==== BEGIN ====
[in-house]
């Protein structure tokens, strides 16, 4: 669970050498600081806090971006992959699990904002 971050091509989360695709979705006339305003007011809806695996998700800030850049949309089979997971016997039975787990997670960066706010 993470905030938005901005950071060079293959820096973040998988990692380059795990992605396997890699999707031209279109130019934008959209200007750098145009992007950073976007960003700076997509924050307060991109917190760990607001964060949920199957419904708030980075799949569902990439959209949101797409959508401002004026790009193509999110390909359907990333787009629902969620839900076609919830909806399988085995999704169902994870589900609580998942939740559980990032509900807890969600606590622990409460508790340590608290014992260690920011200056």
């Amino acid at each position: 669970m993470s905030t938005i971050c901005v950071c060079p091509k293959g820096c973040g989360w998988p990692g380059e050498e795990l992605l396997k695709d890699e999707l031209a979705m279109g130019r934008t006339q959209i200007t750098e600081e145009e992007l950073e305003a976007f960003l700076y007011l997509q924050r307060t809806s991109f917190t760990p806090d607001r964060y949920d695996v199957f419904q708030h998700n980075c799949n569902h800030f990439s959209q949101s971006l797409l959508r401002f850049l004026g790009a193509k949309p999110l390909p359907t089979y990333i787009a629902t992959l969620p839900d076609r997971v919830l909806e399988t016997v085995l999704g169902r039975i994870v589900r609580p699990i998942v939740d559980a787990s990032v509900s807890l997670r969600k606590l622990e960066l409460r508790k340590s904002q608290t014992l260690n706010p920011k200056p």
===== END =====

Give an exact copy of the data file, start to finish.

[in-house]
């Protein structure tokens, strides 16, 4: 669970050498600081806090971006992959699990904002 971050091509989360695709979705006339305003007011809806695996998700800030850049949309089979997971016997039975787990997670960066706010 993470905030938005901005950071060079293959820096973040998988990692380059795990992605396997890699999707031209279109130019934008959209200007750098145009992007950073976007960003700076997509924050307060991109917190760990607001964060949920199957419904708030980075799949569902990439959209949101797409959508401002004026790009193509999110390909359907990333787009629902969620839900076609919830909806399988085995999704169902994870589900609580998942939740559980990032509900807890969600606590622990409460508790340590608290014992260690920011200056």
């Amino acid at each position: 669970m993470s905030t938005i971050c901005v950071c060079p091509k293959g820096c973040g989360w998988p990692g380059e050498e795990l992605l396997k695709d890699e999707l031209a979705m279109g130019r934008t006339q959209i200007t750098e600081e145009e992007l950073e305003a976007f960003l700076y007011l997509q924050r307060t809806s991109f917190t760990p806090d607001r964060y949920d695996v199957f419904q708030h998700n980075c799949n569902h800030f990439s959209q949101s971006l797409l959508r401002f850049l004026g790009a193509k949309p999110l390909p359907t089979y990333i787009a629902t992959l969620p839900d076609r997971v919830l909806e399988t016997v085995l999704g169902r039975i994870v589900r609580p699990i998942v939740d559980a787990s990032v509900s807890l997670r969600k606590l622990e960066l409460r508790k340590s904002q608290t014992l260690n706010p920011k200056p």